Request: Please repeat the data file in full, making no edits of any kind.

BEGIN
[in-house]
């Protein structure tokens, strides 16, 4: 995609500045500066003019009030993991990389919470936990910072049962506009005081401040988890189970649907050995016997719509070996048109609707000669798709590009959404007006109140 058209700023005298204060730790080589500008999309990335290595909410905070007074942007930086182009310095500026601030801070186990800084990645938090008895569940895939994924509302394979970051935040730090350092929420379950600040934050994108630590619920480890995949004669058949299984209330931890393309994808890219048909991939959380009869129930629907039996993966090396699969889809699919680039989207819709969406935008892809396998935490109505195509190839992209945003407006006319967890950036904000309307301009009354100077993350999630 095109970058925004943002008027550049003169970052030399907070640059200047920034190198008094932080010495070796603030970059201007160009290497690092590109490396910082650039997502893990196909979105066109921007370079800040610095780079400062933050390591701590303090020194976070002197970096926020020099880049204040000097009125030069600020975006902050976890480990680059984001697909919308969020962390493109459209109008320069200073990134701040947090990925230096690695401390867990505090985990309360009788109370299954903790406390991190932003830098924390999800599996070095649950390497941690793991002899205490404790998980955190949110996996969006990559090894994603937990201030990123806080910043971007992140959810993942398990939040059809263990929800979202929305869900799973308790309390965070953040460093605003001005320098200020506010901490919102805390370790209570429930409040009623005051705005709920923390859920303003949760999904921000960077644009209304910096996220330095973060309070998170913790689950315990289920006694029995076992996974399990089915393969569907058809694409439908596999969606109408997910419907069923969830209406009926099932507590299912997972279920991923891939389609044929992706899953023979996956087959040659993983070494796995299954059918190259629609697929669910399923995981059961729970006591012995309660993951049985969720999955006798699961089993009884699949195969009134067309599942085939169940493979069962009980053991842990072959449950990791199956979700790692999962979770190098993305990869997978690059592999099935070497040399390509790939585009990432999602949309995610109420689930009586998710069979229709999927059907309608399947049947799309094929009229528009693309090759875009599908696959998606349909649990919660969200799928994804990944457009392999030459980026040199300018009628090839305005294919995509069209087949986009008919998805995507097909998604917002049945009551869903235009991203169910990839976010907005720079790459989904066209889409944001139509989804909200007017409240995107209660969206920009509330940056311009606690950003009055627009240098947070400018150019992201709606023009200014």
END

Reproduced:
[in-house]
């Protein structure tokens, strides 16, 4: 995609500045500066003019009030993991990389919470936990910072049962506009005081401040988890189970649907050995016997719509070996048109609707000669798709590009959404007006109140 058209700023005298204060730790080589500008999309990335290595909410905070007074942007930086182009310095500026601030801070186990800084990645938090008895569940895939994924509302394979970051935040730090350092929420379950600040934050994108630590619920480890995949004669058949299984209330931890393309994808890219048909991939959380009869129930629907039996993966090396699969889809699919680039989207819709969406935008892809396998935490109505195509190839992209945003407006006319967890950036904000309307301009009354100077993350999630 095109970058925004943002008027550049003169970052030399907070640059200047920034190198008094932080010495070796603030970059201007160009290497690092590109490396910082650039997502893990196909979105066109921007370079800040610095780079400062933050390591701590303090020194976070002197970096926020020099880049204040000097009125030069600020975006902050976890480990680059984001697909919308969020962390493109459209109008320069200073990134701040947090990925230096690695401390867990505090985990309360009788109370299954903790406390991190932003830098924390999800599996070095649950390497941690793991002899205490404790998980955190949110996996969006990559090894994603937990201030990123806080910043971007992140959810993942398990939040059809263990929800979202929305869900799973308790309390965070953040460093605003001005320098200020506010901490919102805390370790209570429930409040009623005051705005709920923390859920303003949760999904921000960077644009209304910096996220330095973060309070998170913790689950315990289920006694029995076992996974399990089915393969569907058809694409439908596999969606109408997910419907069923969830209406009926099932507590299912997972279920991923891939389609044929992706899953023979996956087959040659993983070494796995299954059918190259629609697929669910399923995981059961729970006591012995309660993951049985969720999955006798699961089993009884699949195969009134067309599942085939169940493979069962009980053991842990072959449950990791199956979700790692999962979770190098993305990869997978690059592999099935070497040399390509790939585009990432999602949309995610109420689930009586998710069979229709999927059907309608399947049947799309094929009229528009693309090759875009599908696959998606349909649990919660969200799928994804990944457009392999030459980026040199300018009628090839305005294919995509069209087949986009008919998805995507097909998604917002049945009551869903235009991203169910990839976010907005720079790459989904066209889409944001139509989804909200007017409240995107209660969206920009509330940056311009606690950003009055627009240098947070400018150019992201709606023009200014």